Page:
The axioms in the Foundations of Algebraic Topology were not an idealist starting point but rather an extraction of structure inherent in previous practice, creatively made explicit to serve as a guide to enlightened further practice. This work with Steenrod was an important instance of Sammy’s progressive use of axiomatization as a tool for ongoing research. It deeply impressed the students at Columbia University in the work on the foundations of universal algebra, of set theory and logic. It strongly influenced the conceptual underpinning of the topos foundations of algebraic geometry and of smooth geometry, namely the determination of a space by its incidence relations between figures (which were whimsically called ‘points’ by some) as clearly expressed in the first paragraph of the 1950 paper of Eilenberg & Zilber that introduced Simplicial Sets. Sammy’s philosophy of mathematics is reflected in his successful collaborations, with Steenrod, with Zilber, with Mac Lane, with Cartan. This philosophy and these collaborations were part of the attraction that led to the remarkable concentration of students and young researchers at Columbia in 1960. Also in 1960, in Cartan’s Paris seminar where simplicial sets had been further studied, Grothendieck elaborated a categorical approach to Complex Analytic Geometry. The simplicial and analytic categories were two of the first toposes studied explicitly but, as categories of all spaces of a given kind, they are different from the localic sort associated to a given topological space. In our struggle today to clarify the nature of the several classes of toposes and their relationships, Sammy’s axiomatic method still provides fundamental guidelines. In particular, his hero Hurewicz had done crucial work in the 1940’s on map spaces, that Sammy axiomatized in his 1965 collaboration with Kelly (using the crucial tool made explicit by his student Kan in 1958). The results of that collaboration continue to play a foundational role in the study of toposes and their applications to functional analysis.

Wednesday, July 24, 2013 - from 09:30 to 10:30

Haynes Miller

Infinite loop spaces and the Steenrod algebra

There is a rather obvious spectral sequence converging to the cohomology of the zero-space of a connective spectrum, whose $E_2$ term is determined homologically from the spectrum cohomology as a module over the Steenrod algebra. I will describe joint work with Rune Haugseng in which we explore the computation of this $E_2$ term. We use simplicial methods with which Eilenberg and Mac Lane would have been comfortable. I will also report on current work which seeks to extend this to finite loop spaces, providing a context for my work with John Harper, from the 1980's, on looping spaces whose cohomology is of the form $U(M)$.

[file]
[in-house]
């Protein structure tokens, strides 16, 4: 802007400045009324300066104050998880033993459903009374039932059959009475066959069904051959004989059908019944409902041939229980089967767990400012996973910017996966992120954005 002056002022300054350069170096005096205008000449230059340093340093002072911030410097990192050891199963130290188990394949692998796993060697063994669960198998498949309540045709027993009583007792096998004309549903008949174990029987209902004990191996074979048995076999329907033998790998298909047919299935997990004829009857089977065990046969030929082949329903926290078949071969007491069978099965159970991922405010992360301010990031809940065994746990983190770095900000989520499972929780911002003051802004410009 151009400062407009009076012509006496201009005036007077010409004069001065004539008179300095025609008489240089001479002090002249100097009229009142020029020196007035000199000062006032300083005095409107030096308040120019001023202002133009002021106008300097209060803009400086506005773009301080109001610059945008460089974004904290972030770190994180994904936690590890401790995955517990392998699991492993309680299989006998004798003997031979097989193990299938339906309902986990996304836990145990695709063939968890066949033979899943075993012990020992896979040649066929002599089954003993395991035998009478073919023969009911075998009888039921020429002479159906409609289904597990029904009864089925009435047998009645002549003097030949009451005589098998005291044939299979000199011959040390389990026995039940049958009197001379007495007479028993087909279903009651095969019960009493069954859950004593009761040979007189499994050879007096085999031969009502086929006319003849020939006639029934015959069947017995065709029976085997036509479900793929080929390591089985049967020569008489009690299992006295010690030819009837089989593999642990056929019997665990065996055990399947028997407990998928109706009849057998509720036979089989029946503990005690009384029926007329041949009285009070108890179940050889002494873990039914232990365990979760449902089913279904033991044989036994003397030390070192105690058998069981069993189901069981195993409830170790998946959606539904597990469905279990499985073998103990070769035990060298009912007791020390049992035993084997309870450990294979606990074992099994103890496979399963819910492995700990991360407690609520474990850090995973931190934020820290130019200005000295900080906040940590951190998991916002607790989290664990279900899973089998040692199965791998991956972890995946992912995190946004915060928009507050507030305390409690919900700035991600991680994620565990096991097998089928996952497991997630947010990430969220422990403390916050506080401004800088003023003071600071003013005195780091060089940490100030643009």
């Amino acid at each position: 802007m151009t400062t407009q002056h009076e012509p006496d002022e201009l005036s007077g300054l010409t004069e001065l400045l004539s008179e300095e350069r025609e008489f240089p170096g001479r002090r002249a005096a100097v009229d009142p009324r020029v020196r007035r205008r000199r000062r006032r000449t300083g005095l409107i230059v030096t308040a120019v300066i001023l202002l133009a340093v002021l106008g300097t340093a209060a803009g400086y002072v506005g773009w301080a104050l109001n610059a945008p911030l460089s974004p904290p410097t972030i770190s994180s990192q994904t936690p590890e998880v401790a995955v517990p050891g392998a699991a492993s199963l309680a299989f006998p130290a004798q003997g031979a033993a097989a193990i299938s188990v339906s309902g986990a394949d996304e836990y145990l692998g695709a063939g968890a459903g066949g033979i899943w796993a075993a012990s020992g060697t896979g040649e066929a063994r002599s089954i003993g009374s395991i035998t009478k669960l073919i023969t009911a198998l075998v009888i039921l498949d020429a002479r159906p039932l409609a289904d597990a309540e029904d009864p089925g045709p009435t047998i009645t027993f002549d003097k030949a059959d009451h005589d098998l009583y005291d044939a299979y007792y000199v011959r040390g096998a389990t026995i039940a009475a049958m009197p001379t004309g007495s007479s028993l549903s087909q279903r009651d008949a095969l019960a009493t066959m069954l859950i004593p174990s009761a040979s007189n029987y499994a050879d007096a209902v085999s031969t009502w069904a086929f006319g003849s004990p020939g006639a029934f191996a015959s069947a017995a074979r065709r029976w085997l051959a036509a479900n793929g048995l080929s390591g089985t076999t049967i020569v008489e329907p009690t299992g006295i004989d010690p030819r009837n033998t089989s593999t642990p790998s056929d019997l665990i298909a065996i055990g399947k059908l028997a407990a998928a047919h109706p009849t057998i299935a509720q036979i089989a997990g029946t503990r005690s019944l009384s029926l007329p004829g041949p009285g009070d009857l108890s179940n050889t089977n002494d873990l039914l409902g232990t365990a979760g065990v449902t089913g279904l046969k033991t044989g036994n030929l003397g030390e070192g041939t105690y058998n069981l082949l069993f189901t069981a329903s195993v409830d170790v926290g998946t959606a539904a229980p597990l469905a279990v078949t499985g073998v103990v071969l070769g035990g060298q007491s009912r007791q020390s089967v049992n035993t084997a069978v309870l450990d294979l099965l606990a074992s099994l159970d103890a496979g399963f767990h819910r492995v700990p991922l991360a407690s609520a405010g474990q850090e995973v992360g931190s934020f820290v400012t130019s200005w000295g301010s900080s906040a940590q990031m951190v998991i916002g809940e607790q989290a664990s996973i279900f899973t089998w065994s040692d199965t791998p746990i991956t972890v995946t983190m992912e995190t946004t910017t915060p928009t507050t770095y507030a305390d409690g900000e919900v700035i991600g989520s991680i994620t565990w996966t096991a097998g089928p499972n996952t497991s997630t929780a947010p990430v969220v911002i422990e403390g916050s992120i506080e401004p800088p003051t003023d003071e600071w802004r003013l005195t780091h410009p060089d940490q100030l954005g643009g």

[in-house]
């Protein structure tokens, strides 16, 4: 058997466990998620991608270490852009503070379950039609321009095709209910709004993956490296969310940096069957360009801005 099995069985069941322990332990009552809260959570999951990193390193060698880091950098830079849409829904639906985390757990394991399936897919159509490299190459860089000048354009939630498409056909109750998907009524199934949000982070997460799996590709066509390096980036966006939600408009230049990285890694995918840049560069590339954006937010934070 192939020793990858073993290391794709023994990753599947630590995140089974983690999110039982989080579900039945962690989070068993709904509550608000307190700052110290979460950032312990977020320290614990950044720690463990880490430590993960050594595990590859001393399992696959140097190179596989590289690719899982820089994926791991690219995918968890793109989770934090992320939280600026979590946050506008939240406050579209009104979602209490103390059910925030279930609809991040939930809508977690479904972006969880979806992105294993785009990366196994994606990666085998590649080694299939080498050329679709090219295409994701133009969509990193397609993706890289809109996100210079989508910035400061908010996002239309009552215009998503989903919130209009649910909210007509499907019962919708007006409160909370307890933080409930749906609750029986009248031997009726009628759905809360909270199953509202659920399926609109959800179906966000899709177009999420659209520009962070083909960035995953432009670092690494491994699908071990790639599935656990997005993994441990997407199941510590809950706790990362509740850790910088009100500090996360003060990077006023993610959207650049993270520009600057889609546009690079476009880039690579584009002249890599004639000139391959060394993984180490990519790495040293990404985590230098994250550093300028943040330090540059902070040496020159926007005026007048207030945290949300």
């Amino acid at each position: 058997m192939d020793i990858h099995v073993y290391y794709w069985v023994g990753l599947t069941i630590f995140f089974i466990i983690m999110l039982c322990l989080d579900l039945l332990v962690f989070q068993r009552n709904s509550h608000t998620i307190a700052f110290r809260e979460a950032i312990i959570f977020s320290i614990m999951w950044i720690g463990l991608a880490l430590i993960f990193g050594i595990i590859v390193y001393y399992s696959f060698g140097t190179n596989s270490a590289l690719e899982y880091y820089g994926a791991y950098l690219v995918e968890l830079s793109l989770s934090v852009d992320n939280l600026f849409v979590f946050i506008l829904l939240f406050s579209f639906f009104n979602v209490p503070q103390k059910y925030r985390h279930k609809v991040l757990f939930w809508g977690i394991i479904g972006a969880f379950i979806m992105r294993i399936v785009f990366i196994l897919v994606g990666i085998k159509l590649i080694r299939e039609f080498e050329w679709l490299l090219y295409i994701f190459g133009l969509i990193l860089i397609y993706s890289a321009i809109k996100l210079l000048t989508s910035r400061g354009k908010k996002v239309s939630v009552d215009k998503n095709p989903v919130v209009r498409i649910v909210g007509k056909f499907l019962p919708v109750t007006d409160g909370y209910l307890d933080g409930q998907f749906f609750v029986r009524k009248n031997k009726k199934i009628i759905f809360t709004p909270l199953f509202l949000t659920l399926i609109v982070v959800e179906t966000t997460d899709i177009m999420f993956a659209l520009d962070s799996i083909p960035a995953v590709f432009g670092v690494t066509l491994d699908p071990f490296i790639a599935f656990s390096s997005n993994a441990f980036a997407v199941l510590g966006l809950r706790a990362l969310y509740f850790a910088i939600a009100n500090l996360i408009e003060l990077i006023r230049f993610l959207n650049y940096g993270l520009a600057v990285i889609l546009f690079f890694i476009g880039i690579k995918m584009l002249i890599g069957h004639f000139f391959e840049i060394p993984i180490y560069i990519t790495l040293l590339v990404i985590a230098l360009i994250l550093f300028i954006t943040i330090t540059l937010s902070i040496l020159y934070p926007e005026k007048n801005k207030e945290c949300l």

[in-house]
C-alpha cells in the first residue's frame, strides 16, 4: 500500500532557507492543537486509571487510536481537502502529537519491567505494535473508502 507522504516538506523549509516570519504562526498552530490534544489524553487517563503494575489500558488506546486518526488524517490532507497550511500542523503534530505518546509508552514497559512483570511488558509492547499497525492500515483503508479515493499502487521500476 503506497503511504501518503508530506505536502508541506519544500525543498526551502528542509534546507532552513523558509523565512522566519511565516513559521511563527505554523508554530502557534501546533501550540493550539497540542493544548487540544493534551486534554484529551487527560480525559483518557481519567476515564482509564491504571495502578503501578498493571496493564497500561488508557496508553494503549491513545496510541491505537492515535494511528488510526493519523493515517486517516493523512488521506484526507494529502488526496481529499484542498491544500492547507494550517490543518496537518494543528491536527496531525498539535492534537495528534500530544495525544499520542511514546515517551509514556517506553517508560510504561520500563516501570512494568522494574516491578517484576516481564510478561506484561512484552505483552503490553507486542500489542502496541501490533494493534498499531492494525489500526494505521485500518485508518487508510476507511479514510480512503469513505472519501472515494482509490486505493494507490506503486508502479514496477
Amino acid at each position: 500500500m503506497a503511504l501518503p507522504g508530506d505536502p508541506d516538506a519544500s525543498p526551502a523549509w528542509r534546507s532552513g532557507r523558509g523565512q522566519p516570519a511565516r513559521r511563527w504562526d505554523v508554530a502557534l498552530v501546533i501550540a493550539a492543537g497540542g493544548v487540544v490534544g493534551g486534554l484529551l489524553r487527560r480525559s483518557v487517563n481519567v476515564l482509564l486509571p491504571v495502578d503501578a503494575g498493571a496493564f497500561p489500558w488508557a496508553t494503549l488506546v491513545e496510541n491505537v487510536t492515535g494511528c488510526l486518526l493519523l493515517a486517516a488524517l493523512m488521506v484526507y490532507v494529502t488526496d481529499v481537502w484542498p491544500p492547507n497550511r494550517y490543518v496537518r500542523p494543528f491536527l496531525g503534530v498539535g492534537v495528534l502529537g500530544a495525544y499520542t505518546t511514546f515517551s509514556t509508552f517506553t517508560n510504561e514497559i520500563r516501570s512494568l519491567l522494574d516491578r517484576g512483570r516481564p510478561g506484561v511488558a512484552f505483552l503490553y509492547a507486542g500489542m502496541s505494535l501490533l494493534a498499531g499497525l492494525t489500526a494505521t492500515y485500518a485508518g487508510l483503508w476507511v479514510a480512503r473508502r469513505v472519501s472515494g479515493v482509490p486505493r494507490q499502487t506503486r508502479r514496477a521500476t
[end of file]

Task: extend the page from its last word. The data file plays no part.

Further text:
Tuesday, July 23, 2013 - from 09:30 to 10:30

Ieke Moerdijk

Dendroidal sets and stable homotopy theory

The category of dendroidal sets models the homotopy theory of operads and of "operads-up-to-homotopy". Segal's category of Gamma-spaces models the homotopy theory of connective spectra. In this lecture, I will recall the basic definitions concerning these theories, and explain how they are related.

Tuesday, July 23, 2013 - from 11:00 to 12:00

Bertrand Toën

Derived geometry and quantization

In this lecture I will report on recent progress on interactions between on the one hand derived algebraic geometry and on the other hand the quantum world (quantum group, deformation quantization ...). For this, I will start by presenting a theorem, stating that the derived moduli spaces of G-bundles on oriented manifolds have canonical quantization. An important part of the lecture will be devoted to explain this result in more details: to make precise the various notions and explain its relations with previously known results and concepts (quantum groups, quantum invariants of manifolds, hypersurface singularities ...). Finally, I will say few words about its proof and its possible future applications.

Monday, July 22, 2013 - from 11:00 to 12:00

Shmuel Weinberger

Functoriality in surgery theory: geometric remarks and implications

It is a remarkable fact that the surgery theoretic classification of manifolds - in the topological setting - has some functoriality properties: One can push forward a manifold homotopy equivalent to M to one homotopy equivalent to N under a continuous map from M to N, under appropriate dimension and orientation conditions. We shall discuss this and equivariant and stratified variants, and show how things like the existence of nonresolvable homology manifolds, counterexamples to the equivariant Borel conjecture, embedding theorems and calculations of certain types of equivariant structure sets follow quite painlessly from such statements. I will also attempt to give some indication of the sources of these functorialities. (Much of this talk will be based on joint work with Sylvain Cappell and Min Yan.)

Friday, July 26, 2013 - from 11:00 to 12:00

Mariusz Wodzicki


Friday, July 26, 2013 - from 09:30 to 10:30